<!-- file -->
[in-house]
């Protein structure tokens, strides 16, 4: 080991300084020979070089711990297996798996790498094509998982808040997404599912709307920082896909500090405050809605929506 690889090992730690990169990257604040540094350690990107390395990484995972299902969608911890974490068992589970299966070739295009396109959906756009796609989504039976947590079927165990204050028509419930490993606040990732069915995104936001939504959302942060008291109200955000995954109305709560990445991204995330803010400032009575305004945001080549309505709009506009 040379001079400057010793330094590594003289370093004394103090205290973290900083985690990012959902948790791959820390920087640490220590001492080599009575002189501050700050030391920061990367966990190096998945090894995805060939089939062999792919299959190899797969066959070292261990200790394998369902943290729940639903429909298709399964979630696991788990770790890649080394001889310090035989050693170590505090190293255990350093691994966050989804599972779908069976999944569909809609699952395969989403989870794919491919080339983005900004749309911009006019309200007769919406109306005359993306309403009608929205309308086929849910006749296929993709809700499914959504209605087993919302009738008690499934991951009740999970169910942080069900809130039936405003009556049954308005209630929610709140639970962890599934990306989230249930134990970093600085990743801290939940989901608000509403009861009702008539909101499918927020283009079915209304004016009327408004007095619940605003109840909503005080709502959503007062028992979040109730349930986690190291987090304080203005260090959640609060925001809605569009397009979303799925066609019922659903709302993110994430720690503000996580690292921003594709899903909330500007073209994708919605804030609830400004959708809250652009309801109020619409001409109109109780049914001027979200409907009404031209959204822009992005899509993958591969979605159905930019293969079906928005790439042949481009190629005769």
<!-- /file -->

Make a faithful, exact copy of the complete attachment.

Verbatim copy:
[in-house]
């Protein structure tokens, strides 16, 4: 080991300084020979070089711990297996798996790498094509998982808040997404599912709307920082896909500090405050809605929506 690889090992730690990169990257604040540094350690990107390395990484995972299902969608911890974490068992589970299966070739295009396109959906756009796609989504039976947590079927165990204050028509419930490993606040990732069915995104936001939504959302942060008291109200955000995954109305709560990445991204995330803010400032009575305004945001080549309505709009506009 040379001079400057010793330094590594003289370093004394103090205290973290900083985690990012959902948790791959820390920087640490220590001492080599009575002189501050700050030391920061990367966990190096998945090894995805060939089939062999792919299959190899797969066959070292261990200790394998369902943290729940639903429909298709399964979630696991788990770790890649080394001889310090035989050693170590505090190293255990350093691994966050989804599972779908069976999944569909809609699952395969989403989870794919491919080339983005900004749309911009006019309200007769919406109306005359993306309403009608929205309308086929849910006749296929993709809700499914959504209605087993919302009738008690499934991951009740999970169910942080069900809130039936405003009556049954308005209630929610709140639970962890599934990306989230249930134990970093600085990743801290939940989901608000509403009861009702008539909101499918927020283009079915209304004016009327408004007095619940605003109840909503005080709502959503007062028992979040109730349930986690190291987090304080203005260090959640609060925001809605569009397009979303799925066609019922659903709302993110994430720690503000996580690292921003594709899903909330500007073209994708919605804030609830400004959708809250652009309801109020619409001409109109109780049914001027979200409907009404031209959204822009992005899509993958591969979605159905930019293969079906928005790439042949481009190629005769």